Orage was also human like we all are. One day in Paris I went for lunch with Henri Tracol and a Spaniard who was a senior member of his group. We spoke Spanish because Tracol spoke Spanish as fluently as I do. Stimulated and inspired by few glasses of Cabernet-Sauvignon I summoned the courage to ask Tracol about his thoughts on the life of Mr. Gurdjieff, his drinking, his womanizing, his crazy driving through the roads of France and the streets of Paris. Tracol thought for a moment and then gave me an answer that only a Frenchman can give: “He was part of the human condition.” Orage was also part of the human condition. Like all of us, like you who are reading this post and like me who is writing it, Orage had his weaknesses.  His major weakness was his passion for young women. He married “a young American pampered out of all proportion to her position” who was hardly half his age. Mr. Gurdjieff warned him to be carful; but Orage listened to his weakness rather than to his teacher. They settled in an apartment in Manhattan. One evening, days after Orage’s intellectual vanity and pride had been shocked by Mr. Gurdjieff’s objective love, Orage was getting ready to leave their apartment. His young wife asked him where he was heading. Orage told her that he was going to see Mr. Gurdjieff. Jessie, the young wife Mr. Gurdjieff had warned him about told him that if went to see Mr. Gurdjieff he would never see her again. At that precise moment of time Orage was given a Fifth of his Law, the moment of temptation. He had two choices: either move up his octave to the note SI or move down back to the note DO. Orage stood for a while on the frame of the door pondering and weighting his choice. Then he closed the door and went back into the apartment.  He told his young wife: “Okay, I don’t go.” Orage fell into temptation. At that instant of time he lost both Mr. Gurdjieff and the respect of his young wife. He never recovered again. We have to be careful with our weakness because we too can fall into temptation. Temptation exists only for those who have an Aim.


In the evening of November 5th, 1934, Orage spoke over the radio in London on Social Credit, the new economic theory introduced by C. H. Douglas. Orage was one of the few who could translate to the general population Douglas’ difficult ideas. Now and again during the talk Orage paused, as in pain. Few hours later Orage was dead. Here is how his long time friend C. S. Nott described that fateful night in his book Further Teachings of Mr. Gurdjieff:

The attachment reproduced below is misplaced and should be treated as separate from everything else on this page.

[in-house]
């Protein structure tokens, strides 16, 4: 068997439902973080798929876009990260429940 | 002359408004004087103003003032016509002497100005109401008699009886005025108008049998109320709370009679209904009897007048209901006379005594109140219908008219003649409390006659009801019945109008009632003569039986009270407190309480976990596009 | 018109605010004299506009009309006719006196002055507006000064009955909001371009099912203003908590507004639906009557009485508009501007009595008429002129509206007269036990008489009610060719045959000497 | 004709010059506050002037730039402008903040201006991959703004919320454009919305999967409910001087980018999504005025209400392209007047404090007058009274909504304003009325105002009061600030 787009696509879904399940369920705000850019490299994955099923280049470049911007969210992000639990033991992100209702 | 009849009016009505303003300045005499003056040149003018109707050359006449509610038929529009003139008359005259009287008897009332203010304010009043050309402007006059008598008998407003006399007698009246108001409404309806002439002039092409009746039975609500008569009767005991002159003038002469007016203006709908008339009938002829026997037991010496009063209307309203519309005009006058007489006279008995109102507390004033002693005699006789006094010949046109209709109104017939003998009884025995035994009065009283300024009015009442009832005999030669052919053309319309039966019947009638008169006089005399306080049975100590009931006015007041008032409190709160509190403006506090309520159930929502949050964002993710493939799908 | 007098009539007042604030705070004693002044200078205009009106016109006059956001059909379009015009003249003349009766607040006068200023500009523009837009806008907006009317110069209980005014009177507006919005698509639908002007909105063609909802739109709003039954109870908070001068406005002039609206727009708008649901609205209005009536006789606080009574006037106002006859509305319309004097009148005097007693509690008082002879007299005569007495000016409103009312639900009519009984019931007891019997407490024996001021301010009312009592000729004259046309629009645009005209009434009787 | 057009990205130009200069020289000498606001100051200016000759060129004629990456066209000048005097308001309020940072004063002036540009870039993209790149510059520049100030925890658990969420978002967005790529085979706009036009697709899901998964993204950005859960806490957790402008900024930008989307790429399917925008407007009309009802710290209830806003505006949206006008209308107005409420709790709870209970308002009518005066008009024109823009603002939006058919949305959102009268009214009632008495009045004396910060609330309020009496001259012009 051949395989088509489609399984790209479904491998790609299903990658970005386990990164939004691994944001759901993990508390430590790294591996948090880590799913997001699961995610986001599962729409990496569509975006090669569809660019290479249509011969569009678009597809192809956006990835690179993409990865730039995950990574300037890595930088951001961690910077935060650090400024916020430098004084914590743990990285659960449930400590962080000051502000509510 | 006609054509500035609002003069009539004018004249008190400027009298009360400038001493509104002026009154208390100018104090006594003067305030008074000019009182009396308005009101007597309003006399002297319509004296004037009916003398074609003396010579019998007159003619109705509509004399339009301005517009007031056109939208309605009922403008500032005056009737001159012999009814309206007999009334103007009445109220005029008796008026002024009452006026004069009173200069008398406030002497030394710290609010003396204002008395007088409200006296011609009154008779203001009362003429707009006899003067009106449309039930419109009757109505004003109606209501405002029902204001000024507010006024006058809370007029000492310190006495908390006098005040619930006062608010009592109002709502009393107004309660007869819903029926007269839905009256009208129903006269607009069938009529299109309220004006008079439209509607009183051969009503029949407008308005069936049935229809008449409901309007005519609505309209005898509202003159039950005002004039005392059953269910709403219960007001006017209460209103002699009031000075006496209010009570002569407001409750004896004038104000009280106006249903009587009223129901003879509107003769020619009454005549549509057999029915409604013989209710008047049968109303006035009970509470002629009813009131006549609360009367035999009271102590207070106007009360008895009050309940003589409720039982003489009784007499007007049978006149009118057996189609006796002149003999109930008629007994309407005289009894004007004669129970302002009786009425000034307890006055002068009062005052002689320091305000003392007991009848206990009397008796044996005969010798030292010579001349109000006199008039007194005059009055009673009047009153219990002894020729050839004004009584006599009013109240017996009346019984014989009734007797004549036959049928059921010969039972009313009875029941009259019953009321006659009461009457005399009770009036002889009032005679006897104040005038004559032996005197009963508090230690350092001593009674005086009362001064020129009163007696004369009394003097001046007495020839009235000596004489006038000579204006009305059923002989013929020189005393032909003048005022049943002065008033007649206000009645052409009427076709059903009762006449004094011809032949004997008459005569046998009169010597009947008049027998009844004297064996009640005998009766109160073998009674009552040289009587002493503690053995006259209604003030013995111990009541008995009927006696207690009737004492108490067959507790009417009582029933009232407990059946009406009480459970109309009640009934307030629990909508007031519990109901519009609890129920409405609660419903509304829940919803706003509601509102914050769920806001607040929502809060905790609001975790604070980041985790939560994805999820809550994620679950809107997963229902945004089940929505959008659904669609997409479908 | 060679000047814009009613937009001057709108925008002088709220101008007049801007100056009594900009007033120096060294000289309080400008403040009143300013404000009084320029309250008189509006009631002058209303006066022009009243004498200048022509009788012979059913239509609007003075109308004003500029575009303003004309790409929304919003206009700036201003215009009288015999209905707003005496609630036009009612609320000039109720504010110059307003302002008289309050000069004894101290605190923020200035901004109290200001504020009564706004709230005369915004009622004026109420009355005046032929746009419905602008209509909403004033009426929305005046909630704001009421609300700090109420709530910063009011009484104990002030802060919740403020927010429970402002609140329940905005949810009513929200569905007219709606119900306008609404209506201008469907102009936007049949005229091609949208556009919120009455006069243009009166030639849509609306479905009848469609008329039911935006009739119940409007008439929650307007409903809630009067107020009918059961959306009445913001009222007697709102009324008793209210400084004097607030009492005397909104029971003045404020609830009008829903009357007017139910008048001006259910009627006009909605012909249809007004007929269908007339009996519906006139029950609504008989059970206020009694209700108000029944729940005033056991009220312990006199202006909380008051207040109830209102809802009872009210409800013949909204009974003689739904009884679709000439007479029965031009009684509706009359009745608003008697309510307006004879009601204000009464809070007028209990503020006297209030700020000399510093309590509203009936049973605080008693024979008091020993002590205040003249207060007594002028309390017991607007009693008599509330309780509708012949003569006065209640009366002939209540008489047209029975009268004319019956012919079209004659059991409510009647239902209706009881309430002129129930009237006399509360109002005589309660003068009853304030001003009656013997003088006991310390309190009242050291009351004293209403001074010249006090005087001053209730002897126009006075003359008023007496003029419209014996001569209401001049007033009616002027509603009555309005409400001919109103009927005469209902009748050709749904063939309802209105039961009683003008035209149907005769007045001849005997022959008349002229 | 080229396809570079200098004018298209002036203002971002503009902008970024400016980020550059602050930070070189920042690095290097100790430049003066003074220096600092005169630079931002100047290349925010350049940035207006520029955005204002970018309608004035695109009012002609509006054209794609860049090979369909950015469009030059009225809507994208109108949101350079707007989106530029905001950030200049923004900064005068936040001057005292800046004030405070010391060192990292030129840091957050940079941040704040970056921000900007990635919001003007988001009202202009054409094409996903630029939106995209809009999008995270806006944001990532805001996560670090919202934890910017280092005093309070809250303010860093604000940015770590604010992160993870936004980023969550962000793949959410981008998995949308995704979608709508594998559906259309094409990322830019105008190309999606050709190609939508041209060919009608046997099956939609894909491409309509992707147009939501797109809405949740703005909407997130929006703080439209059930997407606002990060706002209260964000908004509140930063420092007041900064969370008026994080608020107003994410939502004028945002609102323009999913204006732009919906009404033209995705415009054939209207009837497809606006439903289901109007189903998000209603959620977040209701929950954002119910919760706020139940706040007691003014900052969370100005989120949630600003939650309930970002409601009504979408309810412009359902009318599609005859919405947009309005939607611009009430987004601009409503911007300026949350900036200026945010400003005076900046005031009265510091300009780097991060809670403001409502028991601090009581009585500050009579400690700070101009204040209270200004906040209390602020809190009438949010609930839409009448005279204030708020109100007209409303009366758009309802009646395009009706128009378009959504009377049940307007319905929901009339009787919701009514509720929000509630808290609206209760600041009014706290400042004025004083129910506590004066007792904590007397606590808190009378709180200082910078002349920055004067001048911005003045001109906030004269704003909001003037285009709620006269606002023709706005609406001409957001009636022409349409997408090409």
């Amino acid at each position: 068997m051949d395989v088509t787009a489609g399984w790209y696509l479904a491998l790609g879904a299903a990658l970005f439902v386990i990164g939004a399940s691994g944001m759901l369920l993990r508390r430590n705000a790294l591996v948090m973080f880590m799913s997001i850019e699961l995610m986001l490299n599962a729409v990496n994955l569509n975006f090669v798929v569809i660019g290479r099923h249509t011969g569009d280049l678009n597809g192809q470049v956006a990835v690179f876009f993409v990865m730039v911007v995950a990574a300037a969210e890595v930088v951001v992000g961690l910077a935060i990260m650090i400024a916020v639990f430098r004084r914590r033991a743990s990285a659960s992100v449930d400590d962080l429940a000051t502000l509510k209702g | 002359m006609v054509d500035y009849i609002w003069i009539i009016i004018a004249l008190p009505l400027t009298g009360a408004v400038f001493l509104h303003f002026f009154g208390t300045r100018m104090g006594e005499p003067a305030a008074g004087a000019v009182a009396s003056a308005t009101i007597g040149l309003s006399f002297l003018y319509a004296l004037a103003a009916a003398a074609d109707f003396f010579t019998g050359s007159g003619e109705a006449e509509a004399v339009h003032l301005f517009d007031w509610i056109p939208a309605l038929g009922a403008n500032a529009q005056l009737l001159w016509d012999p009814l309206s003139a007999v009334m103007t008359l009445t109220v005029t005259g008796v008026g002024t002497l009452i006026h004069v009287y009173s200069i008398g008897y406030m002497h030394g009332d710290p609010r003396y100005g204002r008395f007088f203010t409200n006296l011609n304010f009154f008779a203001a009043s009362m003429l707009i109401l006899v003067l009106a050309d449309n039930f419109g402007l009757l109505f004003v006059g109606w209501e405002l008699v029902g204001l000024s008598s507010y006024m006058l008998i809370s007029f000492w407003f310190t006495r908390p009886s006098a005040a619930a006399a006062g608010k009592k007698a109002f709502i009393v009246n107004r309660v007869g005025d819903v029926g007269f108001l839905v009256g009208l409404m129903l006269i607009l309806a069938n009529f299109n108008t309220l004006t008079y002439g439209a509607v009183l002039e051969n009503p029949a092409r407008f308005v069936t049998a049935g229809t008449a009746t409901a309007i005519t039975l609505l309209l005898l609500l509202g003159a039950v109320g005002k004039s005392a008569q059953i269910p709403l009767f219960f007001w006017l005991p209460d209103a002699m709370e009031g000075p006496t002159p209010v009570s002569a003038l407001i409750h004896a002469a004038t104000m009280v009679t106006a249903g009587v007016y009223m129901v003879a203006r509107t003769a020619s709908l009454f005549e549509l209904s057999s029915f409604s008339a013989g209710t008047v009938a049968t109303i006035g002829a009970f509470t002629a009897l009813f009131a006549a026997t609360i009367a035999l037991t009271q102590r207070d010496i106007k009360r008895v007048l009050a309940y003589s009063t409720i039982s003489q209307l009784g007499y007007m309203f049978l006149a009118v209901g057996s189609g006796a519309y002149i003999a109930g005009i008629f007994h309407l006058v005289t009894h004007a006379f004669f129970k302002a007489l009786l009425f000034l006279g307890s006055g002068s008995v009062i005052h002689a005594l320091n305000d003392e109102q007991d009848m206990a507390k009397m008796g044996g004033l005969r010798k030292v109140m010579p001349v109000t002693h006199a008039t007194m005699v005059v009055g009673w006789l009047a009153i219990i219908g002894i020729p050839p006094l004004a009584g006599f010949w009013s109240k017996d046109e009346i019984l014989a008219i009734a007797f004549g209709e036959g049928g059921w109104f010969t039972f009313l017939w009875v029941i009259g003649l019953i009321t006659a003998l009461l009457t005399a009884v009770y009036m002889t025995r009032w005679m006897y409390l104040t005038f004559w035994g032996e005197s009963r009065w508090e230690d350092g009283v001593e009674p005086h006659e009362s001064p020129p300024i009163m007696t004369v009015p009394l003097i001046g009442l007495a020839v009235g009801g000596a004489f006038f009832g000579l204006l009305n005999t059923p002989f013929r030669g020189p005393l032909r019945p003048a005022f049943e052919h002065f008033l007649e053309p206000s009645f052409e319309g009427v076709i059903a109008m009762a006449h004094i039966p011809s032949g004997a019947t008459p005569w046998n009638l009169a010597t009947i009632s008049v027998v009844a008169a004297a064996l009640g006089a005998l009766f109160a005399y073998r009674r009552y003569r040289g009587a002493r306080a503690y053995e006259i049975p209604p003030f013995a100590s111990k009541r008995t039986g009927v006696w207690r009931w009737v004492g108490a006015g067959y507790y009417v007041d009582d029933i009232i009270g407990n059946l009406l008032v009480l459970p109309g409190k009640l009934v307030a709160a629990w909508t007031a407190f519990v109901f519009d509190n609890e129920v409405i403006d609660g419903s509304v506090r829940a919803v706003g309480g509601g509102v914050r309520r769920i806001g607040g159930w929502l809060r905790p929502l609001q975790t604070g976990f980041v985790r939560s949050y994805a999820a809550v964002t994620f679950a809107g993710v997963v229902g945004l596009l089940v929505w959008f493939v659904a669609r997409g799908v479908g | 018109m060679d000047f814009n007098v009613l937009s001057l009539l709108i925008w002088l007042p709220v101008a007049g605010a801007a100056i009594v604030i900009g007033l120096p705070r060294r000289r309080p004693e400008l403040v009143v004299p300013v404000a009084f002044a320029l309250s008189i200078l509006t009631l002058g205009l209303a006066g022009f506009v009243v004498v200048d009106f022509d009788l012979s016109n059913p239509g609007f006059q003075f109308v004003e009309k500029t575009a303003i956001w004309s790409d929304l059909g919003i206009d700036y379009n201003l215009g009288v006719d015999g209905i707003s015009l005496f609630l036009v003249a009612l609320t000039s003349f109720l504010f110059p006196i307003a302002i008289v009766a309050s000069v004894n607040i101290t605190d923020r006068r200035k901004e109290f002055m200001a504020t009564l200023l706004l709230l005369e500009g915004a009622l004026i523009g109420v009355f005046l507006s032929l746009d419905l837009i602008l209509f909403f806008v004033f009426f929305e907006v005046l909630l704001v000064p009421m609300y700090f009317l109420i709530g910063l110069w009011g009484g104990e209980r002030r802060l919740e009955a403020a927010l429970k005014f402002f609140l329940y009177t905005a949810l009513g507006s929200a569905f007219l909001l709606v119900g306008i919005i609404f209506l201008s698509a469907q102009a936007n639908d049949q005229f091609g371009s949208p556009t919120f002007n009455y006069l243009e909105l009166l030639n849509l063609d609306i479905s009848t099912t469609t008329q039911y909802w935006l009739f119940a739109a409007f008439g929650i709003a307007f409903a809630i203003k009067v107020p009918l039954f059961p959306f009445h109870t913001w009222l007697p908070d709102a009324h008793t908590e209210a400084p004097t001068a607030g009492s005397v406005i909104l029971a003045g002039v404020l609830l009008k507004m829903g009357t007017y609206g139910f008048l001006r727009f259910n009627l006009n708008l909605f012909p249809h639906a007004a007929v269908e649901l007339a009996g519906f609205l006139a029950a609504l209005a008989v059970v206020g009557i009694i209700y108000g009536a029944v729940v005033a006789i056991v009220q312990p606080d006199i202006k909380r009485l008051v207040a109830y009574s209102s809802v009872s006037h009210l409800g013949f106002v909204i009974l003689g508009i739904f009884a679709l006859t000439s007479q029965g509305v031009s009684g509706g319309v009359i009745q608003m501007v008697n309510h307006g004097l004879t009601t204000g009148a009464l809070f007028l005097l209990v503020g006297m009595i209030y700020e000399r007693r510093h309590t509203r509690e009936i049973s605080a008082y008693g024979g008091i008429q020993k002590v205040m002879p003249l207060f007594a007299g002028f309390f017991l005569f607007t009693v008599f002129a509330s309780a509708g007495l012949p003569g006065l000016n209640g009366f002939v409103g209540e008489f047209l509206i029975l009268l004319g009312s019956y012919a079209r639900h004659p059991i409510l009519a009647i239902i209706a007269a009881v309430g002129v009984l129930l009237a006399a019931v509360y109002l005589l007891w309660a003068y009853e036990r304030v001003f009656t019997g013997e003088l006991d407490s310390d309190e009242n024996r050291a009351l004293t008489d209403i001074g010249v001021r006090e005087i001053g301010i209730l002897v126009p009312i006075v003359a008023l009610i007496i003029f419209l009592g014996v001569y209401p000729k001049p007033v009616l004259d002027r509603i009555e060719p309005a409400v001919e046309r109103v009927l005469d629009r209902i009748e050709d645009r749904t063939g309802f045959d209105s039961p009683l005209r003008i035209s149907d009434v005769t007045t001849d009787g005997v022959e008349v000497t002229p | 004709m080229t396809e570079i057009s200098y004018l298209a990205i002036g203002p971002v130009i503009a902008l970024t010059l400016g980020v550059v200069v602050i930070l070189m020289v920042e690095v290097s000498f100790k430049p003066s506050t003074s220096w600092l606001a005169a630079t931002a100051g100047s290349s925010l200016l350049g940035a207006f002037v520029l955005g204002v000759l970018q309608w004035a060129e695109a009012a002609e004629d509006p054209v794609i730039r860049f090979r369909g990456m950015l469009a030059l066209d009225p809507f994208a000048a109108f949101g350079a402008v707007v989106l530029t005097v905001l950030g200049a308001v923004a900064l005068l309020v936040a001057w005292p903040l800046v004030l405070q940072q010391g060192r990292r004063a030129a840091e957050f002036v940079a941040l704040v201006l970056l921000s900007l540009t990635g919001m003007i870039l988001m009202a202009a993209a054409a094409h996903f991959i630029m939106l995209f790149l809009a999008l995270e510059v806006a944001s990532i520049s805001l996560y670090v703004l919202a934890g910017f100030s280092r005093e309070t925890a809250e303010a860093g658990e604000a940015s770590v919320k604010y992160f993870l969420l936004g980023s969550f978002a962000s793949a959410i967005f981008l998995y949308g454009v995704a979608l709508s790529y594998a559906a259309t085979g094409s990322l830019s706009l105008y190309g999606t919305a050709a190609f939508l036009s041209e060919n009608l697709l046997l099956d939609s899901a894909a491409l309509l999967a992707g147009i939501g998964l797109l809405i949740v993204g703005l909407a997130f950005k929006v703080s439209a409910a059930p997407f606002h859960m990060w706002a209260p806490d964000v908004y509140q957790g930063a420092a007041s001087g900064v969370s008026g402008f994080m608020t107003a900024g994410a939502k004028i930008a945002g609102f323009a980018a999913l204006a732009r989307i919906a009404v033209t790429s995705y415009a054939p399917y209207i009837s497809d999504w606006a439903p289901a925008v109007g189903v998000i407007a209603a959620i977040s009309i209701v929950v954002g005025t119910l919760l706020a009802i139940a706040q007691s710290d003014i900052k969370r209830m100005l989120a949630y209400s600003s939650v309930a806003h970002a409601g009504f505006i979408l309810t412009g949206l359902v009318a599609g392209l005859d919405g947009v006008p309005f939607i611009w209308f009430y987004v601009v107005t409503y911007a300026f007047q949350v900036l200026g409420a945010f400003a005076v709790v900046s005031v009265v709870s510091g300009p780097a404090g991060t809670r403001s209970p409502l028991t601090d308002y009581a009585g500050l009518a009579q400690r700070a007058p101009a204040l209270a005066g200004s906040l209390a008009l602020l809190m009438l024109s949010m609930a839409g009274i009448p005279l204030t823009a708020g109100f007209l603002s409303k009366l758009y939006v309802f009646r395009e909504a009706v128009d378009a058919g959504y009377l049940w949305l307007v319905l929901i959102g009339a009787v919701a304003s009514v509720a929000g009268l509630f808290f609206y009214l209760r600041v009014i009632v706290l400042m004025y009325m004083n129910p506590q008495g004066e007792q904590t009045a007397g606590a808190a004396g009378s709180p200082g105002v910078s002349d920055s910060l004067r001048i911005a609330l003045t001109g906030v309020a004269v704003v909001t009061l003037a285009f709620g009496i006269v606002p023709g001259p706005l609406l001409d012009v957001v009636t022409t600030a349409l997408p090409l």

“That night, or early morning, I had a dream and in the dream I saw his face, smiling in a mass of glowing coals. I woke up and a feeling of profound sorrow and sadness pervaded me. Then I slept.


The following morning his wife telephoned. She said, “Come up. It’s Orage. He is dead!” I put down the receiver and, for the first and only time in my life, almost fainted.”


There is a web connection among people working for the same Aim as brothers and friends.  Exactly seven years before, as if had been under regulation of the Law of Seven, Mr. Gurdjieff had dictated a letter addressed to Orage related to his death. Here is how Mr. Gurdjieff put it in the last chapter of Life is real only then, when “I am.”


“I had dictated an answer to a private letter from this person (Orage) concerning the cure for his chronic disease, from which, it seems he also died.


It was midnight on the 6th of November of the year 1927. I lay sleepless in a whirlpool of oppressive thoughts and, trying to think of something to divert myself a little from my heavy thoughts, I remembered by association, among other things, the letter received a few days before.


On thinking of his letter, and considering his attitude of well-wishing, recently proven to me, I, quite without pity, woke up my secretary who was sleeping in the same apartment, and dictated the Answer.


As in those days I was completely filled with thoughts about my own sickness, and almost entirely convinced of the possibility of regulating my health by means of intentional suffering, I, of course, advised him to do the same-but in a form corresponding to his individuality and the conditions of his ordinary existence.”


I shall not relate here about his further letters and our personal conversations in connection with his illness and my advice; I shall only point out that the essence of the cause of the failure of my advice can be clearly explained to every reader by the words occurring in one of the chapters of the third series, which come from his own mouth.”


C.S. Nott arranged Orage’s funeral services at the Old Hampstead Church in London. The Dean of Canterbury, at his own suggestion, presided over the services. Friends and acquaintances filled the Church. In one of my trips to London I visited the churchyard where Orage’s planetary body was laid to rest, to honor this man I never had the fortune to meet in life. On the stone lab that covers the grave one can see the enneagram that his friend Eric Gill carved on the stone. Below the enneagram one can read these words from Krishna to Arjurna found in the Bhagavad Gita:


“Thou grievest for those that should not be grieved for


The wise grieve neither for the living nor for the dead


Never at any time was I not nor thou nor these princes of men


Nor shall we ever cease to be hereafter


The unreal has no being


The real never ceases to be”


Rest in peace, remarkable man




Will Mesa